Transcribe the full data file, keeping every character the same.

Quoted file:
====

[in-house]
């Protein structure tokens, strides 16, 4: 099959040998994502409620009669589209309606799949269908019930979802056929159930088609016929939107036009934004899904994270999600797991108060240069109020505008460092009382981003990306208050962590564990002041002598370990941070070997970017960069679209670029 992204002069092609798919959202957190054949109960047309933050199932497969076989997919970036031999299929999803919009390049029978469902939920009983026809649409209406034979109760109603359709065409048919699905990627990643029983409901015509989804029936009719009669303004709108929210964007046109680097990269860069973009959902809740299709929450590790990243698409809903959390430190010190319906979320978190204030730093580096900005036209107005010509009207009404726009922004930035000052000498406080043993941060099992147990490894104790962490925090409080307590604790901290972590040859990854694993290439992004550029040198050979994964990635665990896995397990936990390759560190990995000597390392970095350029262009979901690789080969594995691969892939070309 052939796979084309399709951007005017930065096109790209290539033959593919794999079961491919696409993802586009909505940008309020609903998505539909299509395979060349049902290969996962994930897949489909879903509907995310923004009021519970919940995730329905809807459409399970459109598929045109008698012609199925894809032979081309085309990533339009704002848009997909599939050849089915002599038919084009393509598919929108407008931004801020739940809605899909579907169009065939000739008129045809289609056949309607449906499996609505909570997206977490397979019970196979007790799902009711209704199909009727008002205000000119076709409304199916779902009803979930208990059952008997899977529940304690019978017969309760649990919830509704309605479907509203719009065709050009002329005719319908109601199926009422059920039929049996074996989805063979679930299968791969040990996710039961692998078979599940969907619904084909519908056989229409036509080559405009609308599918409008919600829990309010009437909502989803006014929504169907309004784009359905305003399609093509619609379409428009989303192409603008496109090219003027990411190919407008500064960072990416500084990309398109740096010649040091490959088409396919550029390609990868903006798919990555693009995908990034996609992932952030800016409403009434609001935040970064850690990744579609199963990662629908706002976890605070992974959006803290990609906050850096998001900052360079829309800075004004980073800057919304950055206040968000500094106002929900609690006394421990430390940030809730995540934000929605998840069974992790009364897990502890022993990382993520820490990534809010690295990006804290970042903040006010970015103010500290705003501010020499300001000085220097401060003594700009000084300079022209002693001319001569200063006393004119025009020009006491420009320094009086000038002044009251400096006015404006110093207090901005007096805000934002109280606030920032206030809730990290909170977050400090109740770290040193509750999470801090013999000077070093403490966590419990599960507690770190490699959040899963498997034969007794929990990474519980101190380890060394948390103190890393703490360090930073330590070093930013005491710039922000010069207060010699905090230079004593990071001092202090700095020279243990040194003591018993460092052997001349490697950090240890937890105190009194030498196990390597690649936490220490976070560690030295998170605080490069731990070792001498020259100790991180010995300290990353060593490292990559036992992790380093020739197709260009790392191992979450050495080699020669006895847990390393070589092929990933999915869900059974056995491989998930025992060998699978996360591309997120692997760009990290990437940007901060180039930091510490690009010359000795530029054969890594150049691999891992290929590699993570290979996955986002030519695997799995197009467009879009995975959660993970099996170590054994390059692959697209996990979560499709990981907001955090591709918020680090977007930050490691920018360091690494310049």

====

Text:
[in-house]
């Protein structure tokens, strides 16, 4: 099959040998994502409620009669589209309606799949269908019930979802056929159930088609016929939107036009934004899904994270999600797991108060240069109020505008460092009382981003990306208050962590564990002041002598370990941070070997970017960069679209670029 992204002069092609798919959202957190054949109960047309933050199932497969076989997919970036031999299929999803919009390049029978469902939920009983026809649409209406034979109760109603359709065409048919699905990627990643029983409901015509989804029936009719009669303004709108929210964007046109680097990269860069973009959902809740299709929450590790990243698409809903959390430190010190319906979320978190204030730093580096900005036209107005010509009207009404726009922004930035000052000498406080043993941060099992147990490894104790962490925090409080307590604790901290972590040859990854694993290439992004550029040198050979994964990635665990896995397990936990390759560190990995000597390392970095350029262009979901690789080969594995691969892939070309 052939796979084309399709951007005017930065096109790209290539033959593919794999079961491919696409993802586009909505940008309020609903998505539909299509395979060349049902290969996962994930897949489909879903509907995310923004009021519970919940995730329905809807459409399970459109598929045109008698012609199925894809032979081309085309990533339009704002848009997909599939050849089915002599038919084009393509598919929108407008931004801020739940809605899909579907169009065939000739008129045809289609056949309607449906499996609505909570997206977490397979019970196979007790799902009711209704199909009727008002205000000119076709409304199916779902009803979930208990059952008997899977529940304690019978017969309760649990919830509704309605479907509203719009065709050009002329005719319908109601199926009422059920039929049996074996989805063979679930299968791969040990996710039961692998078979599940969907619904084909519908056989229409036509080559405009609308599918409008919600829990309010009437909502989803006014929504169907309004784009359905305003399609093509619609379409428009989303192409603008496109090219003027990411190919407008500064960072990416500084990309398109740096010649040091490959088409396919550029390609990868903006798919990555693009995908990034996609992932952030800016409403009434609001935040970064850690990744579609199963990662629908706002976890605070992974959006803290990609906050850096998001900052360079829309800075004004980073800057919304950055206040968000500094106002929900609690006394421990430390940030809730995540934000929605998840069974992790009364897990502890022993990382993520820490990534809010690295990006804290970042903040006010970015103010500290705003501010020499300001000085220097401060003594700009000084300079022209002693001319001569200063006393004119025009020009006491420009320094009086000038002044009251400096006015404006110093207090901005007096805000934002109280606030920032206030809730990290909170977050400090109740770290040193509750999470801090013999000077070093403490966590419990599960507690770190490699959040899963498997034969007794929990990474519980101190380890060394948390103190890393703490360090930073330590070093930013005491710039922000010069207060010699905090230079004593990071001092202090700095020279243990040194003591018993460092052997001349490697950090240890937890105190009194030498196990390597690649936490220490976070560690030295998170605080490069731990070792001498020259100790991180010995300290990353060593490292990559036992992790380093020739197709260009790392191992979450050495080699020669006895847990390393070589092929990933999915869900059974056995491989998930025992060998699978996360591309997120692997760009990290990437940007901060180039930091510490690009010359000795530029054969890594150049691999891992290929590699993570290979996955986002030519695997799995197009467009879009995975959660993970099996170590054994390059692959697209996990979560499709990981907001955090591709918020680090977007930050490691920018360091690494310049």